By In Happiness, Uncategorized Comments (9)

Rosa Terlazzo: Must Adaptive Preferences be Prudentially Bad for Us?

Think about Belle from Beauty and the Beast. She is a smart, ambitious, independent young woman who trades her freedom for her father’s and over time comes to love the inconsiderate, dominating Beast who keeps her captive.

On one plausible reading, Belle’s case is a classic case of adaptive preference. By adaptive preference, I mean a preference that a person forms for an option in a limited set, that she would not have formed if other more expansive options had been available. And such preferences tend to raise problems for social and political philosophers and well-being theorists because they pull us simultaneously in two different directions: because they are the person’s own preferences, it seems that they are relevant to – perhaps even decisive in – determining what is good for her or how she should be treated; but because they involve settling for what she can get rather than a desire for what she would want if only it were available, they do not seem to capture what is genuinely good for her.

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By In Applied Ethics, Ethics Discussions at PEA Soup, Normative Ethics, Political Philosophy Comments (26)

Ethics Discussion at PEA Soup: Michael Cholbi and Alex Madva’s, “Black Lives Matter and the Call for Death Penalty Abolition,” with a critical précis by Erin Kelly

Welcome to what we expect will be a very interesting and productive discussion of Michael Cholbi and Alex Madva‘s, “Black Lives Matter and the Call for Death Penalty Abolition.” The paper is published in the most recent edition of Ethics and is available through open access here. Erin Kelly has kindly agreed to contribute a critical précis, and it appears immediately below. Please join in the discussion!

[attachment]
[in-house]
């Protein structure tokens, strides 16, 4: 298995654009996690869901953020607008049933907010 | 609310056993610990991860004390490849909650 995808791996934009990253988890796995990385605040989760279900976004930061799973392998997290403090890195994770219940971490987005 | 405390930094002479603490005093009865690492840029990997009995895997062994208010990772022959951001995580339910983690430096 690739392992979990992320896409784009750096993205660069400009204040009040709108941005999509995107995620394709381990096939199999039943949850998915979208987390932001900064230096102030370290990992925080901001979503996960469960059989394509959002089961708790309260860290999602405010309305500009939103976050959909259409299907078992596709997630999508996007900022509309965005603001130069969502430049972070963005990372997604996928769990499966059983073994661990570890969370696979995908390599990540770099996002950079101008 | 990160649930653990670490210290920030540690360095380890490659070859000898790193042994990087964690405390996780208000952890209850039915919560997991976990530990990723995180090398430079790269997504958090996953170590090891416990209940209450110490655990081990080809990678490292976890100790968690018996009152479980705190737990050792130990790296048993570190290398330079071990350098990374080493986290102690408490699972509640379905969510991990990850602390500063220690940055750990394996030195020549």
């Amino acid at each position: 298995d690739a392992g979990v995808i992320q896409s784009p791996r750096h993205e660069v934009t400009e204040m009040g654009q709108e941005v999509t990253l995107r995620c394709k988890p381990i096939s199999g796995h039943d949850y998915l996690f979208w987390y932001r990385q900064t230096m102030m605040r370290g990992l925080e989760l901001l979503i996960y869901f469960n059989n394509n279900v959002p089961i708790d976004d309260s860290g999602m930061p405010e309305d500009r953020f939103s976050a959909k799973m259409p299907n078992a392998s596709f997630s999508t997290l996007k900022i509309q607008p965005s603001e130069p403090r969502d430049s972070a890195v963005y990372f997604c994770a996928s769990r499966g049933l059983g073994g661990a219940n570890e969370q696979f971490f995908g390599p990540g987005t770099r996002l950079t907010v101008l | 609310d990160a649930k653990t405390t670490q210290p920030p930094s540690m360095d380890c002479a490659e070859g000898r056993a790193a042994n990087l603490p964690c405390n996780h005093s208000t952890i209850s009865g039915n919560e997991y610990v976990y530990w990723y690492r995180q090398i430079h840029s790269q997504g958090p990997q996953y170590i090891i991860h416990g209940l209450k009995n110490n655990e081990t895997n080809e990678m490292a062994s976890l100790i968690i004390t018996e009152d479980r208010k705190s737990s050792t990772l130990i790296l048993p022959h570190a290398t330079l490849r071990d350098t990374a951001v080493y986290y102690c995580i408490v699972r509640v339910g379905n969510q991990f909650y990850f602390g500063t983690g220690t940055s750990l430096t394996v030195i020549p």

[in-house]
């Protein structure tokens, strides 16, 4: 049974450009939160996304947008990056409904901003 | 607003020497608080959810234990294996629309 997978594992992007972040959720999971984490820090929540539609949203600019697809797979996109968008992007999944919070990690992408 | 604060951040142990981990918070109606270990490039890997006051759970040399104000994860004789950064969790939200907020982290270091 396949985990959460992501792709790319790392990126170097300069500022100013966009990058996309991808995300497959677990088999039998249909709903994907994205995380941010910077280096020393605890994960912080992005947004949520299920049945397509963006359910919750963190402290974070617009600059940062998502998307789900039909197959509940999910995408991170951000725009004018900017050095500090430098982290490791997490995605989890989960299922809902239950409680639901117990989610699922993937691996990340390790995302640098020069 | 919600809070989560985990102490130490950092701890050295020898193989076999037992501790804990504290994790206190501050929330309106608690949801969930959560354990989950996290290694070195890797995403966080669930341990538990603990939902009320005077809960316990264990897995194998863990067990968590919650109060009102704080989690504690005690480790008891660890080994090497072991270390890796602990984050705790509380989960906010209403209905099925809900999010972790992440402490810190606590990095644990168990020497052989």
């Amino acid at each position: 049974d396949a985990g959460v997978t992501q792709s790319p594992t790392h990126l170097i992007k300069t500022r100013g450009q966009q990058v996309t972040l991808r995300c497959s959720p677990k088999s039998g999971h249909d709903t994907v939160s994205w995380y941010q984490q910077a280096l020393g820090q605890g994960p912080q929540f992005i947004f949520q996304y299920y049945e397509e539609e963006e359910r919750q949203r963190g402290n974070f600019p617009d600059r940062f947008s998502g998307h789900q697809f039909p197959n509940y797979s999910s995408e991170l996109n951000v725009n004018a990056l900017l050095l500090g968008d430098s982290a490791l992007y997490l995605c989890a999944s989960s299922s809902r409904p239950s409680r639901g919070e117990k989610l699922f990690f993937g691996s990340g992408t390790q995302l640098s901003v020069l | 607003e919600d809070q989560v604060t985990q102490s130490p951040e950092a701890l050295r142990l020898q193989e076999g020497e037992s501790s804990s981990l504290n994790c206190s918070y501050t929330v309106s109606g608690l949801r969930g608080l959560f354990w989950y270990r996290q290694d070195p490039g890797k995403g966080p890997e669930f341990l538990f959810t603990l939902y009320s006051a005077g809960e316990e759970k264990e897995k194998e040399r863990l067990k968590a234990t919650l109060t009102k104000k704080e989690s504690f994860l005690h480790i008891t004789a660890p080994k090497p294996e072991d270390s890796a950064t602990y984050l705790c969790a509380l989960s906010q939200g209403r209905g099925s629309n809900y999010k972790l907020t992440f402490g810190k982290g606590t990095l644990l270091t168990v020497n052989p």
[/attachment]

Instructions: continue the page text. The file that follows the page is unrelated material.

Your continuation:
Erin Kelly writes:

Michael Cholbi and Alex Madva’s paper, “Black Lives Matter and the Call for Death Penalty Abolition,” argues that capital punishment wrongs black defendants and black communities, and that the proper remedy for this wrong is abolition of the death penalty. In developing this argument, they make an interesting case for understanding the racial wrongs of capital punishment in political terms—as instances of distributive injustice—rather than (simply) in terms of a failure to achieve retributive justice. I will explore both the nature of their claims about distributive justice and their criticism of retributive justice. I won’t address the case for abolition, which flows naturally from their conclusions about the harm done by the death penalty. Instead I will suggest, briefly, how their argument against the retributive theory could be stronger.

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By In Happiness Comments (10)

Ben Bramble: The Passing of Temporal Well-Being

Most contemporary work on well-being assumes that individuals have several different kinds of well-being:

  1. Momentary well-being—i.e., well-being at a particular point in time.
  2. Periodic well-being—i.e., well-being during some extended period longer than a moment but shorter than a whole life (say, a day, a week, a year, or a chapter of a life).
  3. Lifetime well-being—i.e., the well-being of one’s life considered as a whole.

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By In Happiness Comments (29)

Jonathan Phillips and Joshua Knobe: The Ordinary Concept of Happiness

Consider a father who looks at his beloved daughter and thinks, ‘What I want most in life is just for you to be happy.’ In thinking this thought, the father makes use of a concept that is deeply important but also very difficult to adequately characterize – the ordinary concept of happiness. Our aim is to understand how this concept works.

One obvious view would be that the ordinary concept of happiness is just a matter of having certain psychological states. For example, it might be thought that the ordinary concept of happiness is a matter of feeling good, experiencing satisfaction with one’s life, and not experiencing negative affective states, such as pain, lonelinessor despair. On this view, when the father thinks that what he wants most in life is for his daughter to be happy, what he means is simply that what he wants is for her to have certain kinds of psychological states.